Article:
Odds and ends (20 August 2003)

I have written before on the theme of eye colours. Having a net up in my garden last week allowed me to catch three Collared Doves Streptopelia decaocto, all first-year birds (Euring age code = 3). The photo below shows the eyes of these three birds, with an adult (age 4) that I photographed in February for comparison. The brownish colours of the juveniles and the reddish hue of the adult are quite easy to distinguish once you get your eye in (!). I think this can be a particularly helpful extra ageing characteristic in this species where both first-years and adults have a full moult.


One of these birds had a very obvious fault-bar across the tail. We can have interesting, but largely nugatory, discussions about when a growth-bar becomes a fault-bar, but in this case I don't think there is much doubt:

Starlings Sturnus vulgaris are another of the species where juveniles have a complete moult, although they can still be aged after the moult by subtle differences in plumage such as the shape of uppertail coverts and the length of the throat feathers. The juvenile and 'adult' feathers are so different in colour that it must be about the easiest species in which to detect 'new' and 'old' feathers. They're almost like the brightly-coloured pictures (red, yellow, green, blue) that Jenni & Winkler use to illustrate the schematics of moult progress. This photo shows two pictures of the same bird caught in my garden on 11 August:

Using the standard scoring system of 0=old feather to 5=fully-grown new feather, I would score the remiges as 5 3 5 | 0 0 0 0 1 4 | 5 5 5 5 5 4 2 0 0 0. The tertials are the most exposed feathers and are moulted early, along with some of the innermost primaries. Although they are probably only about ten weeks old, the wear on the tips of p8 and p9 (counting descendantly) is noticeable, with p8 having broken, so the need for a full moult is perhaps obvious. I think the coverts are interesting and instructive. Each primary covert is moulted along with the corresponding primary feather, so that the outer primary coverts are still juvenile pale-brown. On the other hand, it has moulted all of its greater (secondary) coverts in one go as a block, not linked with the corresponding secondaries. I have not photographed the upper parts of the wing (under my thumb) very well, but it can also be seen that the lesser coverts are growing, and the small feather of the alula (sometimes called A1 or the alula covert), but not yet the median coverts and the larger two alula feathers (A2 and A3).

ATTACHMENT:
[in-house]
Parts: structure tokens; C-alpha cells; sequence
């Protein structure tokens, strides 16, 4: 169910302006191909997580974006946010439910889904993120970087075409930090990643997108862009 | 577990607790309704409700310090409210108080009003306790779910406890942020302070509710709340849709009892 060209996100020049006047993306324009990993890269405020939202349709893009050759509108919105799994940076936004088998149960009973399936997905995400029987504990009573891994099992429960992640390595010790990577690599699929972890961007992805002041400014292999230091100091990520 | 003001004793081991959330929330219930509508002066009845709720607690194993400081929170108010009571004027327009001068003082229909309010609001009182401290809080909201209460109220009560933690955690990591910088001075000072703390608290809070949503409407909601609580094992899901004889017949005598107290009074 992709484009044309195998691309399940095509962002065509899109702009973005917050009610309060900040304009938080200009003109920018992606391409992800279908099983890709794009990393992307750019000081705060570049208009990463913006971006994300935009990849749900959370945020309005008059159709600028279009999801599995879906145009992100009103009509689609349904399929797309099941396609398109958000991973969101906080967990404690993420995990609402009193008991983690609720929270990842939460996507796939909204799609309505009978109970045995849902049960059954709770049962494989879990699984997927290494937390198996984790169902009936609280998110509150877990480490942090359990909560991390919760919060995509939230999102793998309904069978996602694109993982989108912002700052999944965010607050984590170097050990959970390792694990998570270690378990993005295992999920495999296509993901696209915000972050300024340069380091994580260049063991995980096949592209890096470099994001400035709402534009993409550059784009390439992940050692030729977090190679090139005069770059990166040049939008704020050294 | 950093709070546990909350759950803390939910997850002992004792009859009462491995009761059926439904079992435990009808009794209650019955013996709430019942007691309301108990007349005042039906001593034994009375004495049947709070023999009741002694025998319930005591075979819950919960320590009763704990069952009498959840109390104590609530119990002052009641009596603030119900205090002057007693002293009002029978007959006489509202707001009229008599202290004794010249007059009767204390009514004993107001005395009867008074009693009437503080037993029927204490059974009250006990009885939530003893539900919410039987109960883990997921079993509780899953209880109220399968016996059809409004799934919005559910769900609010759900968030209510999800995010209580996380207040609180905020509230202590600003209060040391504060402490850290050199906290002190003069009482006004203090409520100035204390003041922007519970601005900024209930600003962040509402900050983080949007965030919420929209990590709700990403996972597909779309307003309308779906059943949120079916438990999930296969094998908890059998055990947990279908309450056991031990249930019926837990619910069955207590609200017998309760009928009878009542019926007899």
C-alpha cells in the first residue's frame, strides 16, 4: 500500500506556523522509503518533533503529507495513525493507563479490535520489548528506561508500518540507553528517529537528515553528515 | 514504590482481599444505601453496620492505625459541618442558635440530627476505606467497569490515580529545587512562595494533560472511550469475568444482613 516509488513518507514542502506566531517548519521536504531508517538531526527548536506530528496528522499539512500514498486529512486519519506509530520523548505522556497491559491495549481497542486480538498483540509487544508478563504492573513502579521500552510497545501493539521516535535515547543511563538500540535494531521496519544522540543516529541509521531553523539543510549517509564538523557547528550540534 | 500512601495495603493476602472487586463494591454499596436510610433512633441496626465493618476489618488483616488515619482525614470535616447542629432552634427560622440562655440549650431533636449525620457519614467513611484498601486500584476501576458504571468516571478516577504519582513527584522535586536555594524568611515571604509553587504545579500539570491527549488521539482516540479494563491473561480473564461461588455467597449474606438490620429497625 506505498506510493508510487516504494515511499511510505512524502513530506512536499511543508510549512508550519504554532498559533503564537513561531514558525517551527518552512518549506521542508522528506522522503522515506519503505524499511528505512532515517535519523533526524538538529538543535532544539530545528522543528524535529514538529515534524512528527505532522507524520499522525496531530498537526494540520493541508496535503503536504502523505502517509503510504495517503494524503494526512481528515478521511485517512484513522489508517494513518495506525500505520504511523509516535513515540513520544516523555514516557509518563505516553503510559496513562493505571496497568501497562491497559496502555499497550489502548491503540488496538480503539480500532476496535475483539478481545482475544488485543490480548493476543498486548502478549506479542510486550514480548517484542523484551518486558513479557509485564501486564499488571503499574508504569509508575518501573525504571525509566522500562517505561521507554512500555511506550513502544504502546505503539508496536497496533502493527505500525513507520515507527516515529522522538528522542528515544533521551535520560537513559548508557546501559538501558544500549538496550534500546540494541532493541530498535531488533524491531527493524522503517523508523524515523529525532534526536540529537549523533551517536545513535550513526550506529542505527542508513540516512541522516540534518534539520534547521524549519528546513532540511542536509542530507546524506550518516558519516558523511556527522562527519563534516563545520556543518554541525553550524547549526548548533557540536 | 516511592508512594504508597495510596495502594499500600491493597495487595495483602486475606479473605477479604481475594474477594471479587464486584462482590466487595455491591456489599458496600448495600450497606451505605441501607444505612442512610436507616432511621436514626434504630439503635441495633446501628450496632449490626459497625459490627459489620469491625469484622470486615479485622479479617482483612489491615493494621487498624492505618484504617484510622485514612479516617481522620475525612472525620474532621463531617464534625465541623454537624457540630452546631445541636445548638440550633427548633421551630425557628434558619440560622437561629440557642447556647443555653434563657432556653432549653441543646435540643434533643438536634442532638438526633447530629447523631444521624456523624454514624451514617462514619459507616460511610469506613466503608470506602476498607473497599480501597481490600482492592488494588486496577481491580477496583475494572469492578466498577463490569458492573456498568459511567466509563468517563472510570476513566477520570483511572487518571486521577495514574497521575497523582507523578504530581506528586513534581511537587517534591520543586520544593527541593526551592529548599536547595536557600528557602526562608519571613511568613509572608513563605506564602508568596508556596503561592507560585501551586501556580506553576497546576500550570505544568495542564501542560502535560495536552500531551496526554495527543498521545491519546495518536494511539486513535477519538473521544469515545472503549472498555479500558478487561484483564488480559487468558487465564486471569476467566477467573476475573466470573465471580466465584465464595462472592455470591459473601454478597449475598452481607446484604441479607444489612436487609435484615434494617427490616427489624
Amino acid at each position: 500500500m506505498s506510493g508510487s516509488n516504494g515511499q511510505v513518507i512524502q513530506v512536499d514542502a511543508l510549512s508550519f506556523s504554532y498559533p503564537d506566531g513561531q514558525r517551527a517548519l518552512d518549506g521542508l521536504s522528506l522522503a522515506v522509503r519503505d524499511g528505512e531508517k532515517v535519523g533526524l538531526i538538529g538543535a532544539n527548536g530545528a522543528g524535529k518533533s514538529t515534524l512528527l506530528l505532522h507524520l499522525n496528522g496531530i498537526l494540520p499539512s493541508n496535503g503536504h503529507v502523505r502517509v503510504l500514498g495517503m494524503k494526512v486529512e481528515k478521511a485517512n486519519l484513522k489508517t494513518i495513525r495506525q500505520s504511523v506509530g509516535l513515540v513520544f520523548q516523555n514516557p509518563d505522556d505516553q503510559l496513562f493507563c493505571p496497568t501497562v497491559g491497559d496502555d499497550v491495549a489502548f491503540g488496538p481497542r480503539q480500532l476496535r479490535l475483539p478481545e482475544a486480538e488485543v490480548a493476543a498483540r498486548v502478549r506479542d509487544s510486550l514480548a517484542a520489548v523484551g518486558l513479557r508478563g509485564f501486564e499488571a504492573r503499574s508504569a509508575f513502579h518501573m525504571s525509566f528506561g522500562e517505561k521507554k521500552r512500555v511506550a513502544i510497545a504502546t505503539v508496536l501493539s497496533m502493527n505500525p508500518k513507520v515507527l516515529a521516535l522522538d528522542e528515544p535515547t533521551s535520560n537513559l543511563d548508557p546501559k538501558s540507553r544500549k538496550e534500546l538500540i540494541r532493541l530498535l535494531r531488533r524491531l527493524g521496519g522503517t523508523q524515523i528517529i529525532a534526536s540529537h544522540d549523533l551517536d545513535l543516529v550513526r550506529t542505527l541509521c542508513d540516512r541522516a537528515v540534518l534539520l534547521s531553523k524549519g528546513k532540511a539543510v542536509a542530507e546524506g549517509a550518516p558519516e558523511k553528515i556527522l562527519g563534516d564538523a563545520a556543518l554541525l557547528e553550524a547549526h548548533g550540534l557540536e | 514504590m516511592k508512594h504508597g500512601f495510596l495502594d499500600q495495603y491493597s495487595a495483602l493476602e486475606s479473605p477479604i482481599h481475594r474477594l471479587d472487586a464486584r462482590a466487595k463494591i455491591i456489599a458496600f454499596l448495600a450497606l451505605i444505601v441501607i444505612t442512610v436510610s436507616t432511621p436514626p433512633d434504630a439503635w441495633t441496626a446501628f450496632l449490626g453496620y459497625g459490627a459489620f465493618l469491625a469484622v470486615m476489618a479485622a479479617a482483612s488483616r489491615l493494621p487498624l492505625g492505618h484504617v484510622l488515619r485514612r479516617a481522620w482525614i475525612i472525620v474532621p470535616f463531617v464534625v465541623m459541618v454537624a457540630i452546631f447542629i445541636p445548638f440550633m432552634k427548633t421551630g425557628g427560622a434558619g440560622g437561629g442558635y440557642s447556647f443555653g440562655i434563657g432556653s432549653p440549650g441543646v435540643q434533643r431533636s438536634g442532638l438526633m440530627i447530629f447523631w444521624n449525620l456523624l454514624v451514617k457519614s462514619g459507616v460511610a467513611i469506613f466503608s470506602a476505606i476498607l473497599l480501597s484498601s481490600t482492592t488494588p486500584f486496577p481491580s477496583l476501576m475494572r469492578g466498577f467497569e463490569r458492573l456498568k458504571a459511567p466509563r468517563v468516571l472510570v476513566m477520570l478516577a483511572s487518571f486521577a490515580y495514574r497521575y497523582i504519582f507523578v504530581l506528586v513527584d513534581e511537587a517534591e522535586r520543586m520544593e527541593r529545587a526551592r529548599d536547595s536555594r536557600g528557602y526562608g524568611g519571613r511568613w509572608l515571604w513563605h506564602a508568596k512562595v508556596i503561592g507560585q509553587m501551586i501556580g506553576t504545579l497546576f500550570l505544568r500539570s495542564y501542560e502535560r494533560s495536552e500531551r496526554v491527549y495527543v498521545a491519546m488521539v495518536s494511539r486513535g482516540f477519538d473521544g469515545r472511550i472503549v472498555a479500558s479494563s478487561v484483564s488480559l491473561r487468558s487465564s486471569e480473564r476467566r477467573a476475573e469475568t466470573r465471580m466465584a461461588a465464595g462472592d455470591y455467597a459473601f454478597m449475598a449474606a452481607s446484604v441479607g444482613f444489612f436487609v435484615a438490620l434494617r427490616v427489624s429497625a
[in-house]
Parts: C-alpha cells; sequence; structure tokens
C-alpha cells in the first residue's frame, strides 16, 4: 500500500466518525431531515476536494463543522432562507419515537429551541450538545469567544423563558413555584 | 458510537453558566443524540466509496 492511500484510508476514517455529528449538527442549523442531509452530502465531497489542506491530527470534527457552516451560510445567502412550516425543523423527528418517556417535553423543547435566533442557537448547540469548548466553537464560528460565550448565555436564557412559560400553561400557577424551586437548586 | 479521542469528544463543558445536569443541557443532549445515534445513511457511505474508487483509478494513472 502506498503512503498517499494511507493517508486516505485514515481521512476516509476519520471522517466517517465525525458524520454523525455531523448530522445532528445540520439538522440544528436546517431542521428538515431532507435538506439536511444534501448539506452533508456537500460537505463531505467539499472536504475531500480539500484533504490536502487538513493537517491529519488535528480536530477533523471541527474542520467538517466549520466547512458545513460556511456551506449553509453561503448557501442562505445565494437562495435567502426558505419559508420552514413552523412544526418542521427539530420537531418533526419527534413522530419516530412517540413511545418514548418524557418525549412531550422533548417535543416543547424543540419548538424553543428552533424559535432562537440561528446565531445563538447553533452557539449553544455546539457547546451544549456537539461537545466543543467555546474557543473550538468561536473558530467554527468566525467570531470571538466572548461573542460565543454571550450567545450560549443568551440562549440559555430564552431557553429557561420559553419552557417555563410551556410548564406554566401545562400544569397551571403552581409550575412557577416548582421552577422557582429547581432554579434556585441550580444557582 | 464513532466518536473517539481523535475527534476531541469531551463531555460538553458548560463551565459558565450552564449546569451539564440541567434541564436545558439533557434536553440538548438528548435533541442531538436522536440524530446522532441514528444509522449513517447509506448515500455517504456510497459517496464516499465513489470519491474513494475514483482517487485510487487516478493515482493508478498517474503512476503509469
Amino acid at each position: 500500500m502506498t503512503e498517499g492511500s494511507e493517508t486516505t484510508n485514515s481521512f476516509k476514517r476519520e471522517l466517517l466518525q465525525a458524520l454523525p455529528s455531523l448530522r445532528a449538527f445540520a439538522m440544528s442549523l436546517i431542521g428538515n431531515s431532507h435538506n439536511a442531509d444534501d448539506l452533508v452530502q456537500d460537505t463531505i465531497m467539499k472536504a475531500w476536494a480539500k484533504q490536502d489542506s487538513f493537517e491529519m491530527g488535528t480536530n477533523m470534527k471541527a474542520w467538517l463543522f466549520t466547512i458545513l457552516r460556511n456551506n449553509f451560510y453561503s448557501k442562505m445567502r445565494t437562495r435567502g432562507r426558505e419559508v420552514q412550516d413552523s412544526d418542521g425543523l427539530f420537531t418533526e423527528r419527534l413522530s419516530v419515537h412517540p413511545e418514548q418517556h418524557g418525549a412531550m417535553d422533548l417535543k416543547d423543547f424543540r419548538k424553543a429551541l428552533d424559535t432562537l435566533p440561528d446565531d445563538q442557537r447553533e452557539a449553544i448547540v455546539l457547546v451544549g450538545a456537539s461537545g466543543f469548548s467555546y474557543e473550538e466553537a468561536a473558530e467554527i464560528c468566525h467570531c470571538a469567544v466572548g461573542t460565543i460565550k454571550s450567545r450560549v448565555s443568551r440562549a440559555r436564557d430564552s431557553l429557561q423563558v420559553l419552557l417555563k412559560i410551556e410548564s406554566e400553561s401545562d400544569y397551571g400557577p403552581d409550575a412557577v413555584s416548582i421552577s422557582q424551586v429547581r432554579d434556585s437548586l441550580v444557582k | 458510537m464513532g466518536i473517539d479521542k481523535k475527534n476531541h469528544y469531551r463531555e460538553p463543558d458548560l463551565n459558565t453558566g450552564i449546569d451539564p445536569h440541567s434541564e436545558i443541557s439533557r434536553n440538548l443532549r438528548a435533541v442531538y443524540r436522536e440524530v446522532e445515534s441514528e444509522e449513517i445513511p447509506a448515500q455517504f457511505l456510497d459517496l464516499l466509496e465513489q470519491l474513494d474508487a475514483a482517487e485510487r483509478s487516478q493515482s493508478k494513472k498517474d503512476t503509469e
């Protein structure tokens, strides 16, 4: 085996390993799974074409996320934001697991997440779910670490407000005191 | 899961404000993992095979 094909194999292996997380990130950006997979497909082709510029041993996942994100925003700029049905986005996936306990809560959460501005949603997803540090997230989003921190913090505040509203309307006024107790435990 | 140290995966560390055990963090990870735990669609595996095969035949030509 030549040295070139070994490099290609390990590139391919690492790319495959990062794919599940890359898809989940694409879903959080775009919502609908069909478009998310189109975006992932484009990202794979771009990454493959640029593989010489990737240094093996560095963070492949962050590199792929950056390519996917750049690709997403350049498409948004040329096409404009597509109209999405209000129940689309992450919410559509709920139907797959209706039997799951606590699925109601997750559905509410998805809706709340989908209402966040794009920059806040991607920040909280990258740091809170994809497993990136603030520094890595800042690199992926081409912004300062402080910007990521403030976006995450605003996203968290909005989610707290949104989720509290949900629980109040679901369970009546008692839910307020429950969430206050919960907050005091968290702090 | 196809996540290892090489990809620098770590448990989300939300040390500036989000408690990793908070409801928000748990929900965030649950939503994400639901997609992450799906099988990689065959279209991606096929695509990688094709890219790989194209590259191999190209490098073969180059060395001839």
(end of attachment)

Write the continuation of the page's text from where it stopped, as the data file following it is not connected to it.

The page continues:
Now that we've looked at an easy one, a male Bullfinch Pyrrhula pyrrhula yesterday had three generations of coverts. It was aged '5', hatched 2002, now in full moult for the first time.

This close-up of its coverts shows its oldest feathers - those that it came out of the nest with: the outer primary coverts, alula (note the brown fringe on the smallest alula feather) and the two outermost greater coverts. The next generation, that it grew last autumn in its post-juvenile moult are the rest of the greater coverts and, unusually, its carpal covert that has a greyish border rather than the brownish that is usual for a bird aged 5. Jenni & Winkler had one bird out of their sample of 229 that had moulted a carpal covert (on one wing only) and a 1980 article in Ringers' Bulletin on ageing Bullfinches noted three out of several hundred 1y birds that had moulted the carpal covert, two of them with some ogcs retained. So this bird is decidedly unusual but not unprecedented and shows the importance of looking closely at birds: a quick glance at the greyish carpal coverts would have put it down as age 6. The third generation of feathers is the innermost three primary coverts, just recently grown along with the corresponding primaries as it undergoes its full moult.

I also photographed a Sedge Warbler Acrocephalus schoenobaenus, a nicely worn adult and might be the last that we see this year - 90% or more of the adults have gone by now - but also it had diseased legs, although not so badly affected as to make it unringable.

Lastly, as a reminder that most of our warblers are heading off, an adult (age 5) male Reed Warbler Acrocephalus scirpaceus, first ringed on 16 July and retrapped on 22 July, was caught again with a heavy load of fat - 6 on the ESF 8-point scale, a level seldom seen in Britain. On the July dates it weighed 13.3 and 13.4 g, already quite heavy for a Reed Warbler (base weight is ~10.5 g) but yesterday it was up to 15.6 g. This is enough fuel to get it to Portugal, or north Africa, in one go. The photograph below is an unusual, and ungainly, look at this bird: its head is uppermost, between my fingers, and I have moistened the belly feathers to part them to show the fat. The subcutaneous fat is the yellow stuff bulging out of the tracheal pit and the lower belly onto the abdomen; the abdomen still is visible as the bright red skin colour.


David Norman.


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